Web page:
Legal Advice Privilege: Some Welcome Clarification

April 07, 2020

The Court of Appeal confirms the dominant purpose test applies

This article was first published by The Lawyer on 7 April 2020.

The Court of Appeal’s recent judgment in The Civil Aviation Authority v R. (on the application of Limited) [2020] EWCA Civ 35 confirmed that the dominant purpose test applies to legal advice privilege (LAP). The judgment provides welcome clarification to an aspect of LAP that had previously been uncertain and provides essential guidance on how the court will apply the test where correspondence is sent simultaneously to legal and non-legal personnel.

The specific facts of the case are largely inconsequential, but the Court of Appeal made a number of key findings that are of much broader application:

Dominant purpose

The dominant purpose test applies to LAP. It has been clear for many years that the dominant purpose test applies where litigation privilege is claimed but there was conflicting case law as to whether the test extended to LAP. The Court of Appeal’s ruling confirms that a document will be covered by LAP only where it has come into existence for the dominant purpose of giving or receiving legal advice.

This has particular significance for in-house counsel who hold board-level roles in their organisations and so will be asked their commercial as well as legal views on particular issues. In such cases, it will not be sufficient that in-house counsel ordinarily fulfils a legal function. The court will look at every communication on its own merits and determine the dominant purpose in each case.

Multi-recipient emails

The application of the dominant purpose test to LAP also causes particular issues where emails are sent to wide circulation groups of legal and non-legal personnel simultaneously seeking commercial and legal input.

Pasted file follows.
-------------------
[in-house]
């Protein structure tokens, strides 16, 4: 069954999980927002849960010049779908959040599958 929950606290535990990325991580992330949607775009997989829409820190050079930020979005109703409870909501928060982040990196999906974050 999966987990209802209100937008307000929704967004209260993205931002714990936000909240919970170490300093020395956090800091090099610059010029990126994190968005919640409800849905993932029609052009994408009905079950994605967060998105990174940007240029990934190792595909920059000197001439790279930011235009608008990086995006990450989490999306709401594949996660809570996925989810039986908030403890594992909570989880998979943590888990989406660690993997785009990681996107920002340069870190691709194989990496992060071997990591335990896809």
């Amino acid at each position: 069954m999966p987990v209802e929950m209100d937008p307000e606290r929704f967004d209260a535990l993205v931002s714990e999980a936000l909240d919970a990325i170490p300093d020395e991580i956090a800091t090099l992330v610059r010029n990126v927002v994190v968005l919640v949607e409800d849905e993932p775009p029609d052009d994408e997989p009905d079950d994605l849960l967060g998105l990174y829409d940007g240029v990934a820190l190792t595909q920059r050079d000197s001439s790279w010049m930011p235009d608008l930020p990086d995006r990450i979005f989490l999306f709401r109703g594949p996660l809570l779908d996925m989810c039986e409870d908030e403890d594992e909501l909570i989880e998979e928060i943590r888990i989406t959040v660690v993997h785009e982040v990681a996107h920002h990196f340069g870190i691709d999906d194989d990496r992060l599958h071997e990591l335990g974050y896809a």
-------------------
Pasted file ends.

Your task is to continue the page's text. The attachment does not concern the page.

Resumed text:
The Court of Appeal made clear that the correct approach was to look at multi-addressee emails as separate bi-lateral communications between the sender and each recipient. The dominant purpose test must then be applied to each of those bi-lateral communications.

Although the Court of Appeal considered that the adoption of this approach over considering each email as a single communication should make little difference to the application of LAP, it does seem to lean toward LAP not being found to apply where, for example, a draft letter is sent simultaneously for legal and commercial comment.

That said, the Court of Appeal did acknowledge that, in determining the purpose of a communication, the wide scope of “legal advice” (including the giving of advice in a commercial context through a lawyer’s eyes) and the concept of a “continuum of communication” must be fully considered. Accordingly, if the dominant purpose of a chain of emails was to settle instructions to the lawyer, LAP would apply to the entire chain.

Conversely, if the dominant purpose of a communication is to seek commercial input, it will not be granted the protection of LAP simply because a lawyer was also asked for his/her views. By the same token, the mere presence of a lawyer at a meeting will not cause the entire meeting to be considered privileged, although any legal advice sought or given at the meeting may be.

Practical guidance

In-house legal teams would be well advised to update internal communications guidelines to take account of the Court of Appeal’s decision. In particular:

Be clear on the purpose of a communication

Where a communication is intended to seek legal advice, this should be made clear on its face and the communication should be framed accordingly. Where both legal and commercial input is sought, it may be advisable to send separate emails, particularly if the element seeking legal advice is potentially sensitive.

Consider your recipients

In an age where circulation lists grow ever longer, consider carefully who should receive a particular communication. The Court of Appeal confirmed that the narrow definition of ‘client’ adopted in Three Rivers No. 5 persists until it receives consideration from the UK Supreme Court. Particularly where legal advice is sought, it may, therefore, be prudent to restrict the number of commercial recipients.

Read "Legal Advice Privilege: Some Welcome Clarification."

Subscribe to Dechert Updates